A link, while providing additional information and resources, can also take the readers away from your site and they may never come back. Choose wisely.
8. Visual design and imagination
    Try to imagine how your text would look on the screen.
    Use pictures, tables and charts to help with concepts and explain, show data.
    Bold text, or color it to emphasize ideas inside a sentence.
9. Tone and style
    The common advice is to use transition words, shorter words and active voice whenever possible as well as a less formal tone. I disagree with that last bit and prefer to adjust the tone (and some times the style) to the market in question. Writing a personal blog post is different from writing a financial article for a financial ezine. Use your judgment.
10. Edit, edit, edit and update frequently
    When writing for the web, most times you don't have an editor or a second pair of eyes, therefore you must be your own. It is important that your site/article is consistent. Well-written, grammatically correct, fresh content is crucial to gaining and maintaining the readers as are frequent updates.

And most important - good content attracts good traffic.

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8 comments:

Ronn said...

I know that I scan a lot more than I read on the internet. And shorter is better. Big blocks of text are a sure fire way to get me to click away to some other site.

There's something about the internet that makes me itchy if I stay at one site too long.

Of course, that may have something to do with being at work for most of my browsing.

rdl said...

Great article/advice. Thanks

Melly said...

Viv told me she's in a seminar all day so she won't be able to comment or answer any questions until this evening.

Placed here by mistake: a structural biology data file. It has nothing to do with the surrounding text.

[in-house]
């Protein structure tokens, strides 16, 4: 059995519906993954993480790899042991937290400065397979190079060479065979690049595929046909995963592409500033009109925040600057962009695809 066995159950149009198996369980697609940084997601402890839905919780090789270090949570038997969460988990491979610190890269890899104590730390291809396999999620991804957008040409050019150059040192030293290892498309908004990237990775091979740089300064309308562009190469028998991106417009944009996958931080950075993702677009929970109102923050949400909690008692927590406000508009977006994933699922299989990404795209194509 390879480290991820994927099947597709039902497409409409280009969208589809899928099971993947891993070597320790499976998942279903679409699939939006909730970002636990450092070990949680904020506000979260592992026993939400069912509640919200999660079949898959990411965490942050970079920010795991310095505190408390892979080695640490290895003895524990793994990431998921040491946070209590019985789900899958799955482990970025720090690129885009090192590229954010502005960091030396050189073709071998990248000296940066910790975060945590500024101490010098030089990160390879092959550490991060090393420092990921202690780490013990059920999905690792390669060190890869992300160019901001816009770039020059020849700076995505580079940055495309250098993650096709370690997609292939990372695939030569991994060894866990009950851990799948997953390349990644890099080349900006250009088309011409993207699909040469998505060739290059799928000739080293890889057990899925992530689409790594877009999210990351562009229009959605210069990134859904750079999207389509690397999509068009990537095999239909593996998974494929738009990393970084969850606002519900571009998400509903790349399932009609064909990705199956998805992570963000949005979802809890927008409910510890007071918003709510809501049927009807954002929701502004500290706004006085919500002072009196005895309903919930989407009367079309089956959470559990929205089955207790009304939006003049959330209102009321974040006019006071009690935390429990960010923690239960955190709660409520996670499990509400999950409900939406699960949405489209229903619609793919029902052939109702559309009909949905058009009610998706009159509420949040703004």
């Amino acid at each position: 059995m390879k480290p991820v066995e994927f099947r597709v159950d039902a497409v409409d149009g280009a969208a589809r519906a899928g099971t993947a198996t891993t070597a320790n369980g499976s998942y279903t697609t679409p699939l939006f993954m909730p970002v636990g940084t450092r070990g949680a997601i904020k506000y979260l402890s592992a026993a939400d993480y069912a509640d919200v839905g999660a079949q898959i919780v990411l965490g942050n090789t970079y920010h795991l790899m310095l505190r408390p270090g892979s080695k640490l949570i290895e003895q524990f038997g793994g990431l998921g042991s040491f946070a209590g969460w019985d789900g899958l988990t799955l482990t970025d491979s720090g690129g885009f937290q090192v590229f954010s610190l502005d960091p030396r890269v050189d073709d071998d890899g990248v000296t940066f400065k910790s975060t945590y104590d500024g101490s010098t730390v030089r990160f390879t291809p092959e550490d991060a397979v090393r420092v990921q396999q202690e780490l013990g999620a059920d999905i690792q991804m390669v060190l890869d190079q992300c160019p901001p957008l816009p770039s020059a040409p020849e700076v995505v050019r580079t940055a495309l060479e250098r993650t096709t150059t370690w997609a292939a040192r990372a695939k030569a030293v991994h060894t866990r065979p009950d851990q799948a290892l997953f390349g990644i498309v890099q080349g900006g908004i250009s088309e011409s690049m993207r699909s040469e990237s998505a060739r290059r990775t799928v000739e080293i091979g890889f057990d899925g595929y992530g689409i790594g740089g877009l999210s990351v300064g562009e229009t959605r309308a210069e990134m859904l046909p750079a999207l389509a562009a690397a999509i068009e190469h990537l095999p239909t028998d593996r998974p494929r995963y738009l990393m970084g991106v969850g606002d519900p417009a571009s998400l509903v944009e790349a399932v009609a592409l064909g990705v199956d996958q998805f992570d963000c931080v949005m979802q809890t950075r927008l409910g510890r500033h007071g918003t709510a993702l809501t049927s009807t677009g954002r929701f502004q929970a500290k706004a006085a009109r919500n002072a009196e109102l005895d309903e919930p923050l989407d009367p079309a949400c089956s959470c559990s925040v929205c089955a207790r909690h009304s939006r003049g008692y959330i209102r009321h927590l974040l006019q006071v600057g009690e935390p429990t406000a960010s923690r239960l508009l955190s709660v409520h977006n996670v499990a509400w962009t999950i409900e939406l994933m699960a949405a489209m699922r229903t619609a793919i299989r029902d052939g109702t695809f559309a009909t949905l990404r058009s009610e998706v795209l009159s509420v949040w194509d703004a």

Ronn, surfing at work? Shame on you ;)

And thanks rdl :)

Georganna Hancock said...

Generally a good article, although not applicable entirely to all kinds of content. One element not mentioned is font and text size, which also affect readability. Most annoying are websites that don't allow the user to enlarge the size for reading ease. Remember the Boomers are aging and make up a growing segment of Internet viewers, and, uh, I can't read that image at the bottom of this comment section, so this probably won't get posted ... third time and I'm giving up!

Melly said...

Thanks Georganna.
You added some important points that I'm sure Viv would be thrilled to see.

Deborah said...

I'm one of those rare Internet surfers who can read large bodies of text online, as long as the writing holds my attention. If not, I start scanning. I love it when sites offer a "print this article" option because of the eyestrain factor.

Melly said...

You're a rare one indeed.
But I always knew that ;)

Nope, I'm a total scanner myself, unless I research something seriously or like the subject and/or writing style.
Large bodies of text scare me away usually.

Anonymous said...

Thank you all who read, commented and added interesting points.

Vivian C.